On the Asymptotic Number of Active Links in a Random Network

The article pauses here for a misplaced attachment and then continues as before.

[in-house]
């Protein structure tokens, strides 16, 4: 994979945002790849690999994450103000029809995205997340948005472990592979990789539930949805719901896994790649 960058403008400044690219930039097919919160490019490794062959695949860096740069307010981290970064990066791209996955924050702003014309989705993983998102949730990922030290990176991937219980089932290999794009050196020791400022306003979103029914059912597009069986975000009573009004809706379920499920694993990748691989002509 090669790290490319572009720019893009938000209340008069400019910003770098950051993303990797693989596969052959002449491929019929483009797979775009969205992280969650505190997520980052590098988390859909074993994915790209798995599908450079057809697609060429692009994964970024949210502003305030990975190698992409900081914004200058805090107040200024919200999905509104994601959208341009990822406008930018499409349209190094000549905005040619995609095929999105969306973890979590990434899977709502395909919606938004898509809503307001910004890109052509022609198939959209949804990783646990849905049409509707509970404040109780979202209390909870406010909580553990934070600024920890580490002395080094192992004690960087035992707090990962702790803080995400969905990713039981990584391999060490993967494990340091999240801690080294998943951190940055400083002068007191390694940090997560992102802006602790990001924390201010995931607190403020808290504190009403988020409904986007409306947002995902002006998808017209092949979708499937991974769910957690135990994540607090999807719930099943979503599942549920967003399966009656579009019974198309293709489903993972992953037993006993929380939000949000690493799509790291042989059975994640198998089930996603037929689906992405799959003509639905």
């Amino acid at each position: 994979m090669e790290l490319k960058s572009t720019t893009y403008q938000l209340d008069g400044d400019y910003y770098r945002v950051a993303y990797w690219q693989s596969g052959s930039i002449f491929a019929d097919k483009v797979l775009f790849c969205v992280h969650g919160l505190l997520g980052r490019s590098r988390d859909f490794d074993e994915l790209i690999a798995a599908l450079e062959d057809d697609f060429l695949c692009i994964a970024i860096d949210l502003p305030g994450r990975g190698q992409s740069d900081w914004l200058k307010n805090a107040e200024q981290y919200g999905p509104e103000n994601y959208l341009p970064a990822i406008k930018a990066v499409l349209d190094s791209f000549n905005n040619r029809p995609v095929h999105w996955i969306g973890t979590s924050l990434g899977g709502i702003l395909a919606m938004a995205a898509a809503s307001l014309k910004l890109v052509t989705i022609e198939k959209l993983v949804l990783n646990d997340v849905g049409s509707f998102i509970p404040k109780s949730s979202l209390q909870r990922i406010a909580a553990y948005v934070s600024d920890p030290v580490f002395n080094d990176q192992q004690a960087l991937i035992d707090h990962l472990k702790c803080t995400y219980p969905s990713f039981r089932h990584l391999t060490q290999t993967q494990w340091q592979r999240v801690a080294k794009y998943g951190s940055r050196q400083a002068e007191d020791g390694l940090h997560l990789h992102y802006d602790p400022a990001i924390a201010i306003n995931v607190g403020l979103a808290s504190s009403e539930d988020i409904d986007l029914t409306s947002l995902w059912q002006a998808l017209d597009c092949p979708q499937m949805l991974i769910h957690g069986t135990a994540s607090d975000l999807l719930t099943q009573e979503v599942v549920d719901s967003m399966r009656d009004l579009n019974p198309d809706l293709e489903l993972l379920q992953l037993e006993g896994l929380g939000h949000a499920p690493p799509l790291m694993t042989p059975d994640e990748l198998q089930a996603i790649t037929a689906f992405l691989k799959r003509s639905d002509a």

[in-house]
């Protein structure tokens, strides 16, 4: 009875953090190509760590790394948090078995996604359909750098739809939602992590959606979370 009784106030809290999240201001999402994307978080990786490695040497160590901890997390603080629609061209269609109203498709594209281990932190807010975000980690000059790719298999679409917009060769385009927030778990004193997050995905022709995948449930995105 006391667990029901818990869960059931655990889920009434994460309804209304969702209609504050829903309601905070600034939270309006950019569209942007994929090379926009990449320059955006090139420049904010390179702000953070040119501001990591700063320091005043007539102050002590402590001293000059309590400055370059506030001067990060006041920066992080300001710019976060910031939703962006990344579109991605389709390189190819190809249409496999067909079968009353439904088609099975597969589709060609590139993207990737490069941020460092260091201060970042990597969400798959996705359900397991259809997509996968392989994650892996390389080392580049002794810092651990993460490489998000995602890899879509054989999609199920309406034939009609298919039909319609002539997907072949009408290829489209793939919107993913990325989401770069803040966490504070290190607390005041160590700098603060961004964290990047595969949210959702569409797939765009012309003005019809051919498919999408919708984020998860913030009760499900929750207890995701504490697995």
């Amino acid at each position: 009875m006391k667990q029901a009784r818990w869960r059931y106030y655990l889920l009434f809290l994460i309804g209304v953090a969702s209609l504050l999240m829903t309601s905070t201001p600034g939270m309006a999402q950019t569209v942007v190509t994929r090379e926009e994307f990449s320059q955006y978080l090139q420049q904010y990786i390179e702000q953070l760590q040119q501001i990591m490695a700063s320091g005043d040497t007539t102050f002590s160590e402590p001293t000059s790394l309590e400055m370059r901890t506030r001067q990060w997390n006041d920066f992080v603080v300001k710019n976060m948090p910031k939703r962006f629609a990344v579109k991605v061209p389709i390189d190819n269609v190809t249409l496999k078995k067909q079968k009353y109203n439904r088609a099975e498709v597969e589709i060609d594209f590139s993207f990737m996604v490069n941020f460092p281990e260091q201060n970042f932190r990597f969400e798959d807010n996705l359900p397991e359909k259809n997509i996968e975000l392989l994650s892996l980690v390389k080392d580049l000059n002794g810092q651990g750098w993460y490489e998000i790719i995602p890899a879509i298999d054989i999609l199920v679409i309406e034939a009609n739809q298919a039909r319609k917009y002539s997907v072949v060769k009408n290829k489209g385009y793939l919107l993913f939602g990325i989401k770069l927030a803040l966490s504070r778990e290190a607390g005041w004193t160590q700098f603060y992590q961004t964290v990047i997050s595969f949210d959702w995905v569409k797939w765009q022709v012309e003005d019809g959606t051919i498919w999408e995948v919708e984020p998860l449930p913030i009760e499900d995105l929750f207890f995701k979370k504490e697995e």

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A network of n transmitters and n receivers is considered. We assume that transmitter i aims to send data to its designated destination, receiver i. Communications occur in a single-hop fashion and destination nodes are simple linear receivers without multi-user detection. Therefore, in each time slot every source node can only talk to one other destination node. Thus, there is a total of n communication links. An important question now arises. How many links can be active in such a network so that each of them supports a minimum rate Rmin? This dissertation is devoted to this problem and tries to solve it in two di erent settings, dense and extended networks. In both settings our approach is asymptotic, meaning, we only examine the behaviour of the network when the number of nodes tends to in nity. We are also interested in the events that occur asymptotically almost surely (a.a.s.), i.e., events that have probabilities approaching one as the size of the networks gets large. In the rst part of the thesis, we consider a dense network where fading is the dominant factor a ecting the quality of transmissions. Rayliegh channels are used to model the impact of fading. It is shown that a.a.s. log(n)^2 links can simultaneously maintain Rmin and thus be active. In the second part, an extended network is considered where nodes are distant from each other and thus, a more complete model must take internode distances into account. We will show that in this case, almost all of the links can be active while maintaining the minimum rate.